Veterans March to New Orders

October 20, 2008
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Jack Mooney, a retired master sergeant of the U.S. Air Force, spent his first two years out of the service working as a service manager for Airtron, an HVAC company in Dayton, Ohio. He is now an AirServ® franchise owner.


Returning home from duty, veterans face a new battle once their time of service has passed - finding a new career. To assist these men and women, Don Dwyer Sr., founder of The Dwyer Group, created the VetFran program. Run by the International Franchise Association (IFA), the program was initiated in 1994 after the first Gulf War ended.

“The franchising industry not only recognizes the challenges faced by veterans, but demonstrates its commitment to making their return to civilian life more meaningful by providing a path to the dream of small business ownership,” explained Matthew Shay, president of IFA.

According to information gathered by the program, approximately 250,000 active duty service members transition out of the military every year, and according to the 2002 Census, the total military veteran population in the United States is estimated to be about 26 million.

This population of soldiers looking for new careers is growing as the nation becomes more heavily involved in global conflicts and the size of the military grows. Seeing this postwar need continuing to develop, The Dwyer Group initiated the Program for Assisting Veteran Entrepreneurship (PAVE), in March of this year, to further assist veterans in building their own businesses.



SOLDIERS NO MORE

PAVE offers multiple benefits to military personnel returning to civilian life and is open to all veterans who have been honorably discharged by a DD214 or similar documentation.

“We are excited to build on the program my father created because we see the potential in our military personnel returning from Iraq, Afghanistan, and other parts of the world where they have served unselfishly,” said Dina Dwyer-Owens, chairwoman of The Dwyer Group.

“We are looking for people who want to take charge of their own destiny, want to be in business for themselves, and want to capitalize on their military experience. They have worked so hard to protect the American dream, now we want to help them live the American dream.”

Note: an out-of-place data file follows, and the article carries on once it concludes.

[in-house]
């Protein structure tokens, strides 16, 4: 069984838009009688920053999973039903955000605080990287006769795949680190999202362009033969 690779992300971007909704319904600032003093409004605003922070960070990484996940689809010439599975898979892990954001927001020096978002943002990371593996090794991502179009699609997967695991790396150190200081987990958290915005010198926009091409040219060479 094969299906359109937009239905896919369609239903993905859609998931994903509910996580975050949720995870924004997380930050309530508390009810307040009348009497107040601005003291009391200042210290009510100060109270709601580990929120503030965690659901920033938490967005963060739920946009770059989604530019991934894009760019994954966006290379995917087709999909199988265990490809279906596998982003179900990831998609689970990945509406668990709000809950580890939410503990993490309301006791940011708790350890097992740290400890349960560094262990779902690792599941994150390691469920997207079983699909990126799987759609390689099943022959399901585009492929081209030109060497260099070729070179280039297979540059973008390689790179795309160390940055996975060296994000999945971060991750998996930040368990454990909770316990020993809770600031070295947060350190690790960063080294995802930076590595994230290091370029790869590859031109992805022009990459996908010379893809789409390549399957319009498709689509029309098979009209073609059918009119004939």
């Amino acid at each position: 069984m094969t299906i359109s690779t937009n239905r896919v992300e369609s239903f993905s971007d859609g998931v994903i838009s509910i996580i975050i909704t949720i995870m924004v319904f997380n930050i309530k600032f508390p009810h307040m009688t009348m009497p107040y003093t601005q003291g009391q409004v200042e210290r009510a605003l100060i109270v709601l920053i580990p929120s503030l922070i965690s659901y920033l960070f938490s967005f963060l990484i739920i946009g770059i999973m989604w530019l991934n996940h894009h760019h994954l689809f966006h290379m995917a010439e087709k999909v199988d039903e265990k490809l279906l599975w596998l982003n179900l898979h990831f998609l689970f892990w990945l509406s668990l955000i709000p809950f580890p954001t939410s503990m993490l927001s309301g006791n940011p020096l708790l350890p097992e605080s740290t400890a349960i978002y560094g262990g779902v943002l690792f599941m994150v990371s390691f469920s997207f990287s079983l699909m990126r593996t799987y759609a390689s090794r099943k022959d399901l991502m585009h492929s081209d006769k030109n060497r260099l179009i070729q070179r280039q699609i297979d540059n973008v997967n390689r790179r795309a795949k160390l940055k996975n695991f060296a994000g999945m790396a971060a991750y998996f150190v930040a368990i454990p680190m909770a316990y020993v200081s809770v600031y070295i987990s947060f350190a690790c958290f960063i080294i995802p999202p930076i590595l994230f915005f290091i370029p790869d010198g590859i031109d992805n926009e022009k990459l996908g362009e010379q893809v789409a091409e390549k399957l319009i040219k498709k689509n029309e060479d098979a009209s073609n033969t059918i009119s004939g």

The program supplies participants with a 25 percent discount on the purchase of an initial base franchise territory for any one of the six franchise companies in The Dwyer Group: AireServ Heating and Air Conditioning®, Glass Doctor®, Mr. Appliance®, Mr. Electric®, Mr. Rooter®, and Rainbow International Restoration and Cleaning®.

PAVE also provides partial company financing for qualified individuals, future franchise resale opportunities, and additional discounts with preferred vendors to help reduce daily operating costs. One of the more pivotal benefits of PAVE is the individualized support from Chris Loudermilk, The Dwyer Group’s new director of military development, who guides veterans through the first phase of the startup process.

“Because I come from a military family, I’m passionate about carrying out Don Dwyer’s vision for The Dwyer Group and the VetFran program,” said Loudermilk. “My role is to help recent veterans transition to a new chapter in their lives that will mesh with the previous chapter.”

Loudermilk assists participants with the franchisee qualification process and applications for the Patriot Express Loan program through the Small Business Administration (SBA).

“I am the VetFran expert for them,” he explained.

Among his other duties, Loudermilk promotes the VetFran program, which currently has more than 300 franchise companies that are offering financial discounts to veterans who wish to run their own business.
“What veterans bring to the business world is a win-win,” said Loudermilk. “We’ve witnessed it at The Dwyer Group and in the many veterans who are now successful franchise owners across the country.”

The Dwyer Group and PAVE, however, view their responsibilities to be more than franchisee education. According to Loudermilk, “Our larger goal is to educate America’s business sector at-large about the benefits of veteran-owned businesses.”